(See 12:45 in the video)

We mentioned above that the front rack position can be awkward for many people. The hang clean also demands a lot of mobility in the hips and hamstrings. Therefore, Telander recommends these two drills that can help open up the areas that allow you to control the bar better throughout the hang clean’s range of motion.

Front Rack Banded Stretch

(See 12:50 in the video)

Step 1. Grasp an elastic exercise band (preferably a loop band as opposed to a tube) with your right hand and stand on the other loop with your right foot.

Step 2. Get into the front rack position and then raise your arm overhead so your elbow points to the ceiling and the band pulls on your arm in a straight line from behind your back. Allow the band to stretch your arm—you should feel a strong pull through your triceps and back. Pull your ribs down so you don’t hyperextend your spine, and brace your core. Hold the stretch for 30–60 seconds, and then repeat for 2–3 sets, or until you feel that your front rack position has improved. Do the stretch on both sides.

Bodyweight RDL

(See 13:49 in the video)

Step 1. Stand with feet at hip width and bend your knees slightly.

Step 2. Push your hips back as far as you can while keeping a long spine from your head to your tailbone—don’t lose the arch in your lower back. You’ll feel a strong stretch in your hamstrings. Do 2–3 sets of 10–20 reps. You can also use the exercise band you had for the front rack stretch to increase the intensity: stand on the center of the band while holding a loop in each hand. Yet another option: use a kettlebell.

Hang Clean Alternative Exercises and Variations

(See 09:18 in the video)

If you’re having trouble with the hang clean, back off to a less complicated exercise that shares similar mechanics but is less technically demanding. The Romanian deadlift and kettlebell hang clean build strength and power in the hips and will help you get familiar with the hip extension movement you need to be proficient at hang cleans when you go back to them.

Romanian Deadlift (RDL)

(See 09:25 in the video)

See the description for the bodyweight RDL above. The exercise is essentially the same, but now you’ll add weight, performing the lift with a barbell. Perform 2–3 sets of 5–10 reps.

Kettlebell Hang Clean

(See 10:00 in the video)

While the kettlebell hang clean is easier to master than the barbell version, it offers a different kind of challenge and a unique array of benefits. You’ll use two kettlebells at once, which means your body will have to stabilize two weights independently, and this is helpful for simulating the chaos that comes in real-life sports play.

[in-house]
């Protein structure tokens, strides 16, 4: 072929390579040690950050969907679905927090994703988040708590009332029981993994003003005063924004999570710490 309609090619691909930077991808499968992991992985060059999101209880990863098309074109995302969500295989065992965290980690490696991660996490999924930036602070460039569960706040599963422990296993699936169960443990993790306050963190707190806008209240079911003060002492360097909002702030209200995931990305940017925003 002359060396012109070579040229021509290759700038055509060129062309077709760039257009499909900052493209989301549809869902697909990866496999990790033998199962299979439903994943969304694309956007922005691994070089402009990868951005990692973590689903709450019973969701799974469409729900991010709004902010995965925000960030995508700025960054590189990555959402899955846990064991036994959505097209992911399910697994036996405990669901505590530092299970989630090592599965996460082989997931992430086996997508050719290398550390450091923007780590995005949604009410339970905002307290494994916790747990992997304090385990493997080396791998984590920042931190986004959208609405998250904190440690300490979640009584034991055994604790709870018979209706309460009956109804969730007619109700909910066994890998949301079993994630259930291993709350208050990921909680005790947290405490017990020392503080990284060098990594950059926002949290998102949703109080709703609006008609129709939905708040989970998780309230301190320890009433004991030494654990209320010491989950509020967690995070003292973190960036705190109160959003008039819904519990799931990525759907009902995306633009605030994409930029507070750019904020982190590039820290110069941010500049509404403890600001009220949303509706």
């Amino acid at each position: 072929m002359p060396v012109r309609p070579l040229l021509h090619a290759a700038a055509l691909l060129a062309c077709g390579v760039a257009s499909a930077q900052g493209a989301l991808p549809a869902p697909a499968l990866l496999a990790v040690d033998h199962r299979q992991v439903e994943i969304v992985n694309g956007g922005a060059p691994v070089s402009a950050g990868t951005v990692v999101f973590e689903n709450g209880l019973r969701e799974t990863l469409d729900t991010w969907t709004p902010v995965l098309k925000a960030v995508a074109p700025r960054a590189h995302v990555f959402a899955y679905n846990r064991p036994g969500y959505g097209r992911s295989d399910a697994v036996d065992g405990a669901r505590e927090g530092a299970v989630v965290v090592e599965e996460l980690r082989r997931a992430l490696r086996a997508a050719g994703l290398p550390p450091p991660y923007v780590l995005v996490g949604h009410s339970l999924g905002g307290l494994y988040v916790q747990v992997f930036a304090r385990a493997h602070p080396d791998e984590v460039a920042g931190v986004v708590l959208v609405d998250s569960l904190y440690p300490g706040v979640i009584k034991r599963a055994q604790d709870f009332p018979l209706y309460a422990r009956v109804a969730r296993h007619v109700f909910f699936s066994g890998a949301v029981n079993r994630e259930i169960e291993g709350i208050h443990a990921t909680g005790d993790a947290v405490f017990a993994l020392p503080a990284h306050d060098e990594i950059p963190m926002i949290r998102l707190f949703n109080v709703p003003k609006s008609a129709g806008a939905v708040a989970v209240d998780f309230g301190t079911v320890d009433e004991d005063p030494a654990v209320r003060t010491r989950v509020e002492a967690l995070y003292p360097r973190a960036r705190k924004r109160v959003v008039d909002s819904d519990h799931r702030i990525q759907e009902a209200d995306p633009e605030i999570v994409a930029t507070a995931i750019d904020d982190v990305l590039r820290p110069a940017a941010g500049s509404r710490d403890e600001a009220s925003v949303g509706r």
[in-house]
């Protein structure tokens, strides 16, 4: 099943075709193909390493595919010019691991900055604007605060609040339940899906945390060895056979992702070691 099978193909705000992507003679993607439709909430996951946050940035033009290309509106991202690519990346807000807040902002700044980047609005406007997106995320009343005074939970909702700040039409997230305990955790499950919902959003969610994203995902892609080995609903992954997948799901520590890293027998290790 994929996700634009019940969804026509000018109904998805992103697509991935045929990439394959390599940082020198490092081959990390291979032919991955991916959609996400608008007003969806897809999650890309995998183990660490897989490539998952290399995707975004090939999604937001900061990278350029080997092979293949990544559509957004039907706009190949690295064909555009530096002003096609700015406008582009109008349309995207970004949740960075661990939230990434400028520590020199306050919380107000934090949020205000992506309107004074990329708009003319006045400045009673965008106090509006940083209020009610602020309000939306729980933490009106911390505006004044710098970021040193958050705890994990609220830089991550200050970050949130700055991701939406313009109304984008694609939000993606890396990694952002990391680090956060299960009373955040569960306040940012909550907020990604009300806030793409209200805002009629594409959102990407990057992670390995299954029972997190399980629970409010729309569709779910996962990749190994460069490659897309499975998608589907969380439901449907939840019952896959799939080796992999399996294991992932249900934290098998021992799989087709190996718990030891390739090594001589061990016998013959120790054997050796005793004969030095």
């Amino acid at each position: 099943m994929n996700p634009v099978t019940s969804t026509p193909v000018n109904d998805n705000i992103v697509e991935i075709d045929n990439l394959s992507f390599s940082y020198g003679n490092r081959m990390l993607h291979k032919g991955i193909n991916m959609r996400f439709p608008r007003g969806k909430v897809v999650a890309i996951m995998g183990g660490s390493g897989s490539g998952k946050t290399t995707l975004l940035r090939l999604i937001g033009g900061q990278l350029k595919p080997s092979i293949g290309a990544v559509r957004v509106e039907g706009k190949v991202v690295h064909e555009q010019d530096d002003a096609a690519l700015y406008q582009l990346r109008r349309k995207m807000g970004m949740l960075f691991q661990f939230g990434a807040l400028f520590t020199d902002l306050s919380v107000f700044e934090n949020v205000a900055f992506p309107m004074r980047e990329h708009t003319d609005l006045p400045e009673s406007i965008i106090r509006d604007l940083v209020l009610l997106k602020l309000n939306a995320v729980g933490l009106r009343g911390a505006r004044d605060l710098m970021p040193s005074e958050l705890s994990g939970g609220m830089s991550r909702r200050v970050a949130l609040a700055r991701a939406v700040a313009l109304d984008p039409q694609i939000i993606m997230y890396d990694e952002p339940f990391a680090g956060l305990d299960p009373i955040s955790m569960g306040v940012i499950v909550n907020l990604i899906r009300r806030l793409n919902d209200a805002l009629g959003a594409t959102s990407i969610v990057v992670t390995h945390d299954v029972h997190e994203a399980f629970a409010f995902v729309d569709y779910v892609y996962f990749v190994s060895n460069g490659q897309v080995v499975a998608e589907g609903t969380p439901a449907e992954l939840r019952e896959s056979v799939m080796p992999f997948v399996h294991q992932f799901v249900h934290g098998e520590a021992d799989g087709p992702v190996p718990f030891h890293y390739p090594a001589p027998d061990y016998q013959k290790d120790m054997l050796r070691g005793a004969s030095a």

Step 1. Stand with feet outside shoulder width and hold a moderate-weight kettlebell in each hand.

Step 2. Bend your hips back and, when you feel a stretch in the hamstrings, explosively extend your hips and pull the kettlebells up in front of your torso. Drive your elbows back against your sides as you do this—this will help you avoid flipping the kettlebells over your wrists so they slam into the back of your forearms, a common (and painful) mistake. Then drive your elbows forward. The weights should end up just under your chin (basically the same rack position as in the barbell hang clean).

Perform 2–3 sets of 5–10 reps.

Basketball players use the hang clean to build power.

Tips On How To Avoid Mistakes and Getting Hurt

(See 11:10 in the video)

The hang clean isn’t any more dangerous than virtually any other barbell lift, but it can be trickier. You absolutely must pay attention to your form at all times. Telander says to think about the three parts to the lift that he described above as a spectrum—you’re free to go back and forth between them and revisit a section as needed when you recognize that one part needs work. “If you struggle with the full hang clean,” says Telander, “you might need to go back and work on the contact drill.” Likewise, if you feel off on your contact drill, go back and drill the muscle clean some more. Each part sets you up better for the one that follows it.

Telander also cautions not to think of the clean as a reverse curl with momentum—a very common mistake. You’re not heaving weight up with just your back and biceps. “Think ‘elbows high’ when you do the muscle clean,” he says, so you row the weight up rather than sling it.

It’s also a good idea to hire a coach to observe your form and correct it on the spot. USA Weightlifting can connect you with such a person (many CrossFit boxes have weightlifting-certified coaches as well). At the very least, video yourself so you can look at what you’re doing and gain awareness. Having a training partner is a good idea too.

Master another power-building clean variant with our guide to the One-Arm Kettlebell Clean exercise.